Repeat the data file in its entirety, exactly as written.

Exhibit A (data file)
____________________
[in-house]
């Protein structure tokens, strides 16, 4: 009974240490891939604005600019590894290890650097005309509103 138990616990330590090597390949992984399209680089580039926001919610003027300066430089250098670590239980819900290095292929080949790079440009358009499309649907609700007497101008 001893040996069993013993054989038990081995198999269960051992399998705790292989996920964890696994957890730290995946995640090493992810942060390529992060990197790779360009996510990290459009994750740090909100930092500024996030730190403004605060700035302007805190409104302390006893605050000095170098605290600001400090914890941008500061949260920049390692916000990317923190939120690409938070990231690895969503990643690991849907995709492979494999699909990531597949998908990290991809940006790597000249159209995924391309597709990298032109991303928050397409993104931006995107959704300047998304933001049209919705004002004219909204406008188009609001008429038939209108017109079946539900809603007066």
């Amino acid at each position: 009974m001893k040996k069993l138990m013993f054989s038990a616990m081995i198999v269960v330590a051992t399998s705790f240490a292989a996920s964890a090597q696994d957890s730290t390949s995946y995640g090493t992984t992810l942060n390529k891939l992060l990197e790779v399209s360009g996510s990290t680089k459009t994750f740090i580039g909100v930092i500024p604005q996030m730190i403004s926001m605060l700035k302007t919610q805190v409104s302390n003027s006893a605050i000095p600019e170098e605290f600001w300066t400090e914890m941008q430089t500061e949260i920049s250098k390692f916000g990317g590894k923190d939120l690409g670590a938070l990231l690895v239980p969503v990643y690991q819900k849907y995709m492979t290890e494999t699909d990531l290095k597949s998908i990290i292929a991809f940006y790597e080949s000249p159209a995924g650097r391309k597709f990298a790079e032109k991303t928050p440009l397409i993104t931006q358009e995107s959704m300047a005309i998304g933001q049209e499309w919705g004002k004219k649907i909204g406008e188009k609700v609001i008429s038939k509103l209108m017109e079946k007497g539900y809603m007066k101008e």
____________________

[in-house]
């Protein structure tokens, strides 16, 4: 009974240490891939604005600019590894290890650097005309509103 138990616990330590090597390949992984399209680089580039926001919610003027300066430089250098670590239980819900290095292929080949790079440009358009499309649907609700007497101008 001893040996069993013993054989038990081995198999269960051992399998705790292989996920964890696994957890730290995946995640090493992810942060390529992060990197790779360009996510990290459009994750740090909100930092500024996030730190403004605060700035302007805190409104302390006893605050000095170098605290600001400090914890941008500061949260920049390692916000990317923190939120690409938070990231690895969503990643690991849907995709492979494999699909990531597949998908990290991809940006790597000249159209995924391309597709990298032109991303928050397409993104931006995107959704300047998304933001049209919705004002004219909204406008188009609001008429038939209108017109079946539900809603007066």
């Amino acid at each position: 009974m001893k040996k069993l138990m013993f054989s038990a616990m081995i198999v269960v330590a051992t399998s705790f240490a292989a996920s964890a090597q696994d957890s730290t390949s995946y995640g090493t992984t992810l942060n390529k891939l992060l990197e790779v399209s360009g996510s990290t680089k459009t994750f740090i580039g909100v930092i500024p604005q996030m730190i403004s926001m605060l700035k302007t919610q805190v409104s302390n003027s006893a605050i000095p600019e170098e605290f600001w300066t400090e914890m941008q430089t500061e949260i920049s250098k390692f916000g990317g590894k923190d939120l690409g670590a938070l990231l690895v239980p969503v990643y690991q819900k849907y995709m492979t290890e494999t699909d990531l290095k597949s998908i990290i292929a991809f940006y790597e080949s000249p159209a995924g650097r391309k597709f990298a790079e032109k991303t928050p440009l397409i993104t931006q358009e995107s959704m300047a005309i998304g933001q049209e499309w919705g004002k004219k649907i909204g406008e188009k609700v609001i008429s038939k509103l209108m017109e079946k007497g539900y809603m007066k101008e």